Innovation and opportunity
As well as taking these physical details into account, it’s important to consider the lifetime of the implant after placement and what sort of prosthesis it will be supporting. It’s also vital to factor in the area of the dental implant and the available space when making your decision, especially as some implants are unable to perform well in more challenging space restrictions.
In this case it’s a good idea to find dental implants that have a conical connection and platform switching capabilities. Platform switching can help prevent crestal bone loss, again supporting better osseointegration and reliably assisting long-term success.[viii]
A result of decades of research and mastering a clinically proven approach, the new myplant two implants from myplant, the UK subsidiary of Meisinger, are an excellent choice for professionals who value predictable primary stability. Made from titanium with a conical abutment connection and a special expansion thread in order to promote osseointegration, these revolutionary implants are also ideally suited to a wide array of cases due to their platform switching capabilities and subcrestal placement.
Let the case decide
In the end, it’s important to explore the complexities of every case with an individual approach, especially when performing complex surgery such as dental implant placement. Regardless, primary stability is a gold standard, so aiming to achieve this should always be a chief concern.
By choosing dental implants that promote primary stability, you are not only giving the dental implant the best chance at success, but also making it clear to patients that you are helping them achieve a long-term solution to tooth loss.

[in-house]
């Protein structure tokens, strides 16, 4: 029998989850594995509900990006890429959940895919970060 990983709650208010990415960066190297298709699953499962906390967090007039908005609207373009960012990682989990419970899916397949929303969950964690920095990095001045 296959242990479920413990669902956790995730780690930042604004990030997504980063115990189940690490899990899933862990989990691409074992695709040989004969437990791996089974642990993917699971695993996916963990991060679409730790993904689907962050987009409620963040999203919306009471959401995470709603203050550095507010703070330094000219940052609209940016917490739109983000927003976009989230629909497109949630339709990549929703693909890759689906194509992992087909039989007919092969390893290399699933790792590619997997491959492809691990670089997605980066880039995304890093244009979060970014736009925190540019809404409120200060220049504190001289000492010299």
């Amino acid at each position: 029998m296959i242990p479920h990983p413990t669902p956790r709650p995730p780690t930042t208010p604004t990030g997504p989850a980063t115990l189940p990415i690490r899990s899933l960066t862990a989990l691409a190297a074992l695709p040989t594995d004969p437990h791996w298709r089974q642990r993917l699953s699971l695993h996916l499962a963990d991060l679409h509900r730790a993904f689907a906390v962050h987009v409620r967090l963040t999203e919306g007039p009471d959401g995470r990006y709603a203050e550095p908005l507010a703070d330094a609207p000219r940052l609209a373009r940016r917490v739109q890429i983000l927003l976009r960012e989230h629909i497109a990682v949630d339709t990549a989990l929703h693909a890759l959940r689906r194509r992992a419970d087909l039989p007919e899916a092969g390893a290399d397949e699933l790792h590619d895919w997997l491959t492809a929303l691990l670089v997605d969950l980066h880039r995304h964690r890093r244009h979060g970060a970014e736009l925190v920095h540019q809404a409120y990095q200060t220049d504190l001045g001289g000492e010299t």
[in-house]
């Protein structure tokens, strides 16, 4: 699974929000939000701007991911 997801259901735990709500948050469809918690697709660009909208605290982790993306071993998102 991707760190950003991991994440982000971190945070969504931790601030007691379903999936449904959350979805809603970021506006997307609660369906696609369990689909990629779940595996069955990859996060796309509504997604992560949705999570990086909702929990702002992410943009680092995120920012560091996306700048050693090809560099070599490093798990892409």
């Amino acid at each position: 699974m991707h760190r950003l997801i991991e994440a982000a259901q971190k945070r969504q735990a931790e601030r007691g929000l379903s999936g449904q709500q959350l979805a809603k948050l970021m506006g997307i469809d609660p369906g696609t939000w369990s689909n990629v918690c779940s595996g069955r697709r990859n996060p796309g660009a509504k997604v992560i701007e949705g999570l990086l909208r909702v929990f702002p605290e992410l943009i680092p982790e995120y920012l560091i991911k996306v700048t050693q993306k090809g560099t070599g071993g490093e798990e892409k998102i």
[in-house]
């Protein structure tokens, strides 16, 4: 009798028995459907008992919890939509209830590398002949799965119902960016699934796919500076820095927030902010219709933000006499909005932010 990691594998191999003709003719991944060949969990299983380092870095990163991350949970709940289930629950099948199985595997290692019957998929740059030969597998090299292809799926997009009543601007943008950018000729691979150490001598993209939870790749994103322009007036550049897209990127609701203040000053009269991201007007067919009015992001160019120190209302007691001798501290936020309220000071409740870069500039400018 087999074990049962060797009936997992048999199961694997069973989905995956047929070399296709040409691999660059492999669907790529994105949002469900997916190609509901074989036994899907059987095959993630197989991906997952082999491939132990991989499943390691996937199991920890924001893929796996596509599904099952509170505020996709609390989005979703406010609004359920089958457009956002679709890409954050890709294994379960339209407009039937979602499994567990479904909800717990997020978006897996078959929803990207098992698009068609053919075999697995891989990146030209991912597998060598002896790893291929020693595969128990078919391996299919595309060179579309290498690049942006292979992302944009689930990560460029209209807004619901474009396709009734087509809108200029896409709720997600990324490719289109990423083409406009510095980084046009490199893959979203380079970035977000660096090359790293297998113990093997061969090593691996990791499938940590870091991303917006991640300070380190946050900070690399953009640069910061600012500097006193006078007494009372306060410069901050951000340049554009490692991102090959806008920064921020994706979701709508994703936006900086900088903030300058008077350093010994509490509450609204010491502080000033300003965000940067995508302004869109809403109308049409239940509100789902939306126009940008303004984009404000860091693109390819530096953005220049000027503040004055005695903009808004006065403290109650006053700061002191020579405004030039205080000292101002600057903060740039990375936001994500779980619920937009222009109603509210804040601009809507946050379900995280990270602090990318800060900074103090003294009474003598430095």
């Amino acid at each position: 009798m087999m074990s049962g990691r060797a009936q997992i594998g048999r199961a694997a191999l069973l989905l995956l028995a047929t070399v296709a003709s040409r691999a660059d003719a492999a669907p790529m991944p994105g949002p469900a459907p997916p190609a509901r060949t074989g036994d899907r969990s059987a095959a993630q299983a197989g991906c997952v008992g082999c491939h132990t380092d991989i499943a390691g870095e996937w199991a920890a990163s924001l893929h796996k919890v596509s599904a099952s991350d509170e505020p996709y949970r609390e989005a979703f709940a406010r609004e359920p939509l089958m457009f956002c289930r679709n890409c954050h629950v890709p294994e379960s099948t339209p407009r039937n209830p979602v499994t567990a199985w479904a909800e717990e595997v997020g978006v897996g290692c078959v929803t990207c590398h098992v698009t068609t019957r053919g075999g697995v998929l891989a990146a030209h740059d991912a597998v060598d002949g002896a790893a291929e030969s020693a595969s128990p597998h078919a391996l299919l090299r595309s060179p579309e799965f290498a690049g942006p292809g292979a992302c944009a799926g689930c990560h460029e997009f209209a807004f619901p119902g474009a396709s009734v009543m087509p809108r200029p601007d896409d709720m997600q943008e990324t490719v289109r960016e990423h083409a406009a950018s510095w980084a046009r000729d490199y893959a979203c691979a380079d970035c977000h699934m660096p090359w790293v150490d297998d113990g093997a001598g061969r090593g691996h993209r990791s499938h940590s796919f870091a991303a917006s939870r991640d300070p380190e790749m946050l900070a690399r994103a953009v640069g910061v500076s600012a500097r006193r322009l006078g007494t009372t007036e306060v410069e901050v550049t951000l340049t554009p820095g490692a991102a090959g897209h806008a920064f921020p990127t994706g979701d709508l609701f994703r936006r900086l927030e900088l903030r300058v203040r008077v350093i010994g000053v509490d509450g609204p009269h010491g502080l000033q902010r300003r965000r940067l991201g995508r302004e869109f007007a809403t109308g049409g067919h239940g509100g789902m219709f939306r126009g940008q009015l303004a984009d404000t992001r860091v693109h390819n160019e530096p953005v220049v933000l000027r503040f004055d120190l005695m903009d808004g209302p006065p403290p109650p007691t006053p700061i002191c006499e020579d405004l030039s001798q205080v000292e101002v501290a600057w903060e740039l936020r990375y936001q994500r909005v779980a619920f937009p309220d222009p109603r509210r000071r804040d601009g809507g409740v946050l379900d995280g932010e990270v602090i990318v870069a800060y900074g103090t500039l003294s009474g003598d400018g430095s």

[i] Javed, F., Ahmed, H., Crespi, R., Romanos, G. Role of Primary Stability For Successful Osseointegration of Dental Implants: Factors of Influence and Evaluation. Interv Med Appl Sci. 2013 Dec; 5(4): 162–167.
[ii] ResearchGate. During Implant Placement, If the Primary Stability is Not Achieved, Is the Implant a Success or a Failure? Link: https://www.researchgate.net/post/During_implant_placement_if_the_primary_stability_is_not_achieved_is_the_implant_a_success_or_a_failure[Last accessed August 19].
[iii] Patil, R., Bharadwaj, D. Is Primary Stability a Predictable Parameter for Loading Implant? Journal of ICDRO. 2016; 8(1): 84-88.
[iv] Ryu, H., Namgung, C., Lee, J., Lim, Y. The Influence of Thread Geometry on Implant Osseointegration Under Immediate Loading: A Literature Review. J Adv Prosthodont. 2014 Dec; 6(6): 547–554.
[v] Saini, M., Singh, Y., Arora, P., Arora, V., Jain, K. Implant Biomaterials: A Comprehensive Review. World J Clin Cases. 2015 Jan 16; 3(1): 52–57.
[vi] Oh, J. Biocompatibility of Advanced Manufactured Titanium Implants—A Review. Materials (Basel). 2014 Dec; 7(12): 8168–8188.
[vii] Smeets, R., Stadlinger, B., Schwarz, F., Beck-Broichsitter, B., Jung, O., Precht, C., Kloss, F., Grobe, A., Heiland, M., Ebker, T. Impact of Dental Implant Surface Modifications on Osseointegration. Biomed Res Int. 2016; 2016: 6285620.
[viii] Prasad, KD., Shetty, M., Bansal, N., Hegde, C. Platform Switching: An Answer to Crestal Bone Loss. J Dent Implants. 2011;1:13-7. DOI: 10.4103/0974-6781.76426.